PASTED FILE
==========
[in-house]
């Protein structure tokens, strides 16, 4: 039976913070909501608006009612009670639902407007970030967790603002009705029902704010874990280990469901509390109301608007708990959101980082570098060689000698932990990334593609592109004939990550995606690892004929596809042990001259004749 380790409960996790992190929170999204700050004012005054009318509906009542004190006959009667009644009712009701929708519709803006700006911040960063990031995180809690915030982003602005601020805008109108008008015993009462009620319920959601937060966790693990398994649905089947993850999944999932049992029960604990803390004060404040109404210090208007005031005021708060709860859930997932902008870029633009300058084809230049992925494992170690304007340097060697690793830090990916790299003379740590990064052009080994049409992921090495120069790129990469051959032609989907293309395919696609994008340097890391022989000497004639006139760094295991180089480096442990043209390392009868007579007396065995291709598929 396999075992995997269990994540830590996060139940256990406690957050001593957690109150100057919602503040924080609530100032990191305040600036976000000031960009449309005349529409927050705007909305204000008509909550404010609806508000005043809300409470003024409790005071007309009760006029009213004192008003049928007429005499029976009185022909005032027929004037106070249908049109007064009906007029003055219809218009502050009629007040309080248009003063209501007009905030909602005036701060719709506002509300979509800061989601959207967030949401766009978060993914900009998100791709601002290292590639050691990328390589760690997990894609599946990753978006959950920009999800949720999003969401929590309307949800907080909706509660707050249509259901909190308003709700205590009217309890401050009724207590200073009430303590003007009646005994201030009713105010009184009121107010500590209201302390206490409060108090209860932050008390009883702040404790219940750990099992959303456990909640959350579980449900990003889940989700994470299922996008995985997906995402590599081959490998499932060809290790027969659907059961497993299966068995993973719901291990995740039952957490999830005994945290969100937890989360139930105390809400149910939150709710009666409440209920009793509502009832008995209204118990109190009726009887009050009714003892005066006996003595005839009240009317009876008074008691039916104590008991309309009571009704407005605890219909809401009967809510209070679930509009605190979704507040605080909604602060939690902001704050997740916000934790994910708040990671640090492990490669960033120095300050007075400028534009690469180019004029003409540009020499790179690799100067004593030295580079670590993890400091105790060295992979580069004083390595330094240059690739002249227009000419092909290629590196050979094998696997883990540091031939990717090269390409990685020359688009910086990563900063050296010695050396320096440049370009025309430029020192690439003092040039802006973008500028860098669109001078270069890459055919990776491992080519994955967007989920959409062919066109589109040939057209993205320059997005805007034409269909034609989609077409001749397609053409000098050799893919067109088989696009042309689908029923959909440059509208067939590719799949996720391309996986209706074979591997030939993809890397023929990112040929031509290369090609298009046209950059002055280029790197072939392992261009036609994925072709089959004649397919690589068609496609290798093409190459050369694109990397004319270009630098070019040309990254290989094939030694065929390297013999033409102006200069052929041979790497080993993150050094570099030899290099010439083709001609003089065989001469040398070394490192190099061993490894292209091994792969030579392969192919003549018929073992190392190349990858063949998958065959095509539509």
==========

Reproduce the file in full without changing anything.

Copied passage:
[in-house]
């Protein structure tokens, strides 16, 4: 039976913070909501608006009612009670639902407007970030967790603002009705029902704010874990280990469901509390109301608007708990959101980082570098060689000698932990990334593609592109004939990550995606690892004929596809042990001259004749 380790409960996790992190929170999204700050004012005054009318509906009542004190006959009667009644009712009701929708519709803006700006911040960063990031995180809690915030982003602005601020805008109108008008015993009462009620319920959601937060966790693990398994649905089947993850999944999932049992029960604990803390004060404040109404210090208007005031005021708060709860859930997932902008870029633009300058084809230049992925494992170690304007340097060697690793830090990916790299003379740590990064052009080994049409992921090495120069790129990469051959032609989907293309395919696609994008340097890391022989000497004639006139760094295991180089480096442990043209390392009868007579007396065995291709598929 396999075992995997269990994540830590996060139940256990406690957050001593957690109150100057919602503040924080609530100032990191305040600036976000000031960009449309005349529409927050705007909305204000008509909550404010609806508000005043809300409470003024409790005071007309009760006029009213004192008003049928007429005499029976009185022909005032027929004037106070249908049109007064009906007029003055219809218009502050009629007040309080248009003063209501007009905030909602005036701060719709506002509300979509800061989601959207967030949401766009978060993914900009998100791709601002290292590639050691990328390589760690997990894609599946990753978006959950920009999800949720999003969401929590309307949800907080909706509660707050249509259901909190308003709700205590009217309890401050009724207590200073009430303590003007009646005994201030009713105010009184009121107010500590209201302390206490409060108090209860932050008390009883702040404790219940750990099992959303456990909640959350579980449900990003889940989700994470299922996008995985997906995402590599081959490998499932060809290790027969659907059961497993299966068995993973719901291990995740039952957490999830005994945290969100937890989360139930105390809400149910939150709710009666409440209920009793509502009832008995209204118990109190009726009887009050009714003892005066006996003595005839009240009317009876008074008691039916104590008991309309009571009704407005605890219909809401009967809510209070679930509009605190979704507040605080909604602060939690902001704050997740916000934790994910708040990671640090492990490669960033120095300050007075400028534009690469180019004029003409540009020499790179690799100067004593030295580079670590993890400091105790060295992979580069004083390595330094240059690739002249227009000419092909290629590196050979094998696997883990540091031939990717090269390409990685020359688009910086990563900063050296010695050396320096440049370009025309430029020192690439003092040039802006973008500028860098669109001078270069890459055919990776491992080519994955967007989920959409062919066109589109040939057209993205320059997005805007034409269909034609989609077409001749397609053409000098050799893919067109088989696009042309689908029923959909440059509208067939590719799949996720391309996986209706074979591997030939993809890397023929990112040929031509290369090609298009046209950059002055280029790197072939392992261009036609994925072709089959004649397919690589068609496609290798093409190459050369694109990397004319270009630098070019040309990254290989094939030694065929390297013999033409102006200069052929041979790497080993993150050094570099030899290099010439083709001609003089065989001469040398070394490192190099061993490894292209091994792969030579392969192919003549018929073992190392190349990858063949998958065959095509539509």